Annie Ernaux | Critical Review by Patricia Laurence

This literature criticism consists of approximately 4 pages of analysis & critique of Annie Ernaux.
This section contains 1,057 words
(approx. 4 pages at 300 words per page)
Buy the Critical Review by Patricia Laurence

Critical Review by Patricia Laurence

SOURCE: A review of A Woman's Story, in The Review of Contemporary Fiction, Vol. XI, No. 3, Fall, 1991, pp. 270-71.

In the review below, Laurence praises the narrative structure and stylistic features of A Woman's Story.

"Mother died" are two words that reverberate in French literature ever since Camus's L'Etranger. In Annie Ernaux's A Woman's Story, the same spare words evoke an intimacy with the reader never achieved in Camus's description of Mersault's alienated relationship. "We think back through our mothers if we are women," observes Virginia Woolf, and Annie Ernaux also thinks back: "It was only when my mother—born in an oppressed world from which she wanted to escape—became history that I started to feel less alone and out of place in a world ruled by words and ideas, the world where she had wanted me to live." And so the mother's life of giving passes into the life of the writing daughter.

An Excerpt from a Woman's Story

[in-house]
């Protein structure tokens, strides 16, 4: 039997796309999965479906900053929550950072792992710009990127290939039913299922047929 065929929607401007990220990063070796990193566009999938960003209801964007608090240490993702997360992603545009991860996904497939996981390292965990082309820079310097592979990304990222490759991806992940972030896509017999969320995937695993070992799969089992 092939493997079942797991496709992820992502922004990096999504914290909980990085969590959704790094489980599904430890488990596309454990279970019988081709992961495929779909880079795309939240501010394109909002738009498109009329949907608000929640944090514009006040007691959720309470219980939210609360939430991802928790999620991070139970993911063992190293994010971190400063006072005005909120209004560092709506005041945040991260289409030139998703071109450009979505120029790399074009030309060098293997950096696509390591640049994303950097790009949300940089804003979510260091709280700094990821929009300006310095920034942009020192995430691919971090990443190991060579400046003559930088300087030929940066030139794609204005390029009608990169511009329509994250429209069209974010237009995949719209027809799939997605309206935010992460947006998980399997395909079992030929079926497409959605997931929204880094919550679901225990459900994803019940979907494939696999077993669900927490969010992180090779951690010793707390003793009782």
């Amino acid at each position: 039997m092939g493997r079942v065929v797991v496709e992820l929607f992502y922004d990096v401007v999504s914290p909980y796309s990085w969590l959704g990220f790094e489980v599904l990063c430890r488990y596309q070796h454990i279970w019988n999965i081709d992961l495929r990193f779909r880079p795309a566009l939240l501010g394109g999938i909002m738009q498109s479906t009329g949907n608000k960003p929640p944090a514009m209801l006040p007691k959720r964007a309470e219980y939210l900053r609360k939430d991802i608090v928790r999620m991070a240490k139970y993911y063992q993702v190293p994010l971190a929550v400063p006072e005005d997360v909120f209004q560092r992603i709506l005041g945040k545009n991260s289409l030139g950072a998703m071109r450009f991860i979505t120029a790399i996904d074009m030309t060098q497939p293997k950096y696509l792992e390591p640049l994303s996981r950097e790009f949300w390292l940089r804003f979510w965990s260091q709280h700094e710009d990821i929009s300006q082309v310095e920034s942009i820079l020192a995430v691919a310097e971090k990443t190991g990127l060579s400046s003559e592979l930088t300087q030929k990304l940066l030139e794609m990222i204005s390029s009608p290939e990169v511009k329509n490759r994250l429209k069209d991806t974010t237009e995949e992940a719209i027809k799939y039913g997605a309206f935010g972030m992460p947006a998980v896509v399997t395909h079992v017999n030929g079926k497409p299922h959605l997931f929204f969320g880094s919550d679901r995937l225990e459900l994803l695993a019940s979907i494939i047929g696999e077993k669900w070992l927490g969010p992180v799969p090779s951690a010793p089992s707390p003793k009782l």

When I think of my mother's violent temper, outbursts of affection and reproachful attitude, I try not to see them as facets of her personality but to relate them to her own story and social background. This way of writing, which seems to bring me closer to the truth, relieves me of the dark, heavy burden of personal remembrance by establishing a more objective approach. And yet something deep down inside refuses to yield and wants me to remember my mother purely in emotional terms—affection or tears—without searching for an explanation.

She was a working mother, which meant that her first duty lay with the customers who were our livelihood. I wasn't allowed to interrupt her when she was serving in the shop. (I can remember standing behind the kitchen door, waiting for a few stands of embroidery silk, permission to go and play, and so on.) If I made too much noise, she would burst into the room, slap my face and go back to the counter without uttering a single word. I learned at an early age how to behave with the customers: "Say hallo in a nice, clear voice," "Don't eat or quarrel in front of them," "Don't criticize anybody." I was also taught to view them with distrust: "Never believe what they say," "Keep an eye on them when they're alone in the shop." She had two expressions, one for the customers and one for us. When the bell rang, she went in and played the part, her face beaming, a paragon of patience, asking people the ritual questions about their health, the children, and the garden. Back in the kitchen, she flopped into a chair and the smile faded. She remained speechless for a few moments, exhausted by the role she had taken on. She felt both excited and depressed by the idea that she worked so hard for people who, she was sure, would stop coming to her as soon as they "found somewhere cheaper."

She was a mother everyone knew, a sort of public figure. At school, when I was sent to the blackboard, they would say: "Suppose your mother sells ten packets of coffee each at …" (Naturally, they never mentioned the other possibility, which was equally likely: "Suppose your mother sells three aperitifs each at …")